Recognition closely links to production and control, but for the moment let us concentrate on it alone. People can be instructed to recognize many things, to know the definitions of many words and concepts. But they can also generate the recognition through study. Powers of recognition acquired through instruction alone are powers liable to the limitations of rote learning, knowing definitions and when they apply without genuine recognition of their meaning. Learning without study will often culminate in a lamed mastery of material. There is an inwardness to recognition that makes it hard to discuss. What happens when the student suddenly sees a face or understand a word? Perhaps she suddenly recognizes it as a permanence, a stability, that has a place in her capacity for intentional life.

Let us leave this intriguing question. Here are some things that might be done to create an environment of study conducive to the recognition of objects and concepts. Design is, happily, an empirical endeavor that starts with practical postulates based on partial understanding and then leads through trial and reflection to strengthened understanding and to improved postulates. First off, make sure that the student's work environment has many potential objects of recognition in it. Present these clearly; exemplify them well; use them consistently. Be honest that many matters carry with them problems of recognition that need to be surmounted. It may be better to explain the difficulties of recognition that a student faces than to try to engender a premature recognition.

Note how certain books for infants center on the problem of recognition, presenting sample objects for tactile recognition, a piece of .satin for smooth, sandpaper for rough, and so on. Infants begin acquiring their culture through study; adults do not instruct but situate all sorts of chosen objects in the infant's universe. This same practice carries over into the nursery school and the first few grades where the good teacher fills the environment with invitations to discovery, to awareness, to the posing of that wonderful question, "What's that?" This practice recedes in the later grades largely because the objects that require recognition become increasingly numerous and increasingly abstract. Yet it is the principle embodied in Hirsch's ideas about cultural literacy.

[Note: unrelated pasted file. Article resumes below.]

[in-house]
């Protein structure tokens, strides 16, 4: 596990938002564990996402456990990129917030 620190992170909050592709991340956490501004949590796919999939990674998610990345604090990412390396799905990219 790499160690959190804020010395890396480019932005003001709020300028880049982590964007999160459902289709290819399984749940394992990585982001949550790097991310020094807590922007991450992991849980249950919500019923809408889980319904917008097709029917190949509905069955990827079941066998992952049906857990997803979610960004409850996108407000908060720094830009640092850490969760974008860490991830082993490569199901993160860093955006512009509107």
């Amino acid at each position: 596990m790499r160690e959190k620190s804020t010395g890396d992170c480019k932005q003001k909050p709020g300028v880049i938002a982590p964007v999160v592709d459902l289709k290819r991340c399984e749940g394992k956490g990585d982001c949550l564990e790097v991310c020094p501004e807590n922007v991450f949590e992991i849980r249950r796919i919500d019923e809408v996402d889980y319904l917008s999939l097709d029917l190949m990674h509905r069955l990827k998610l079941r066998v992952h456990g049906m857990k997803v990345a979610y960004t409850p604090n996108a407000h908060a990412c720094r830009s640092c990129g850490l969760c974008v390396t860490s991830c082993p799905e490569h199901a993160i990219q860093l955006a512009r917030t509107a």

This needs to be checked and re-worked.

You can get a sense of the problem by consulting The Dictionary of Cultural Literacy to clarify my reference here. The entries are brief and not sufficient to convey the meanings people seek to convey with cultural references. Take what mone might find out about Henry Higgins from the Dictionary.

Pygmalion
A play by George Bernard SHAW, about a professor, Henry Higgins, who trains a poor, uneducated girl, Eliza Doolittle, to act and speak like a lady. Shaw based his story on a tale from Greek Mythology about a sculptor who carves the statue of a woman and falls in love with it (see PYGMALION under "Mythology and Folklore"). Higgins and Eliza develop a strong bond, and he is furious when she announces her intention to marry someone else. The MUSICAL COMEDY MY FAIR LADY is an adaptation of Pygmalion. (E.D. Hirsch, Jr., Joseph F. Kett, and James Trefil. The Dictionary of Cultural Literacy. p. 130.)

My Fair Lady
An American stage MUSICAL of 1956, with words by Alan Jay Lerner and music by Frederick Loewe. My Fair Lady is based on the play PYGMALION, by George Bernard SHAW, about a professor in ENGLAND who teaches a low-born flower girl how to speak and act like the nobility. The songs "On the Street Where You Live" and "I Could Have Danced All Night" come from My Fair Lady. (The Dictionary of Cultural Literacy. p. 175.)

The Dictionary doesn't really help identify Higgins as representative of the positivistic belief that everything can be reduced to instruction.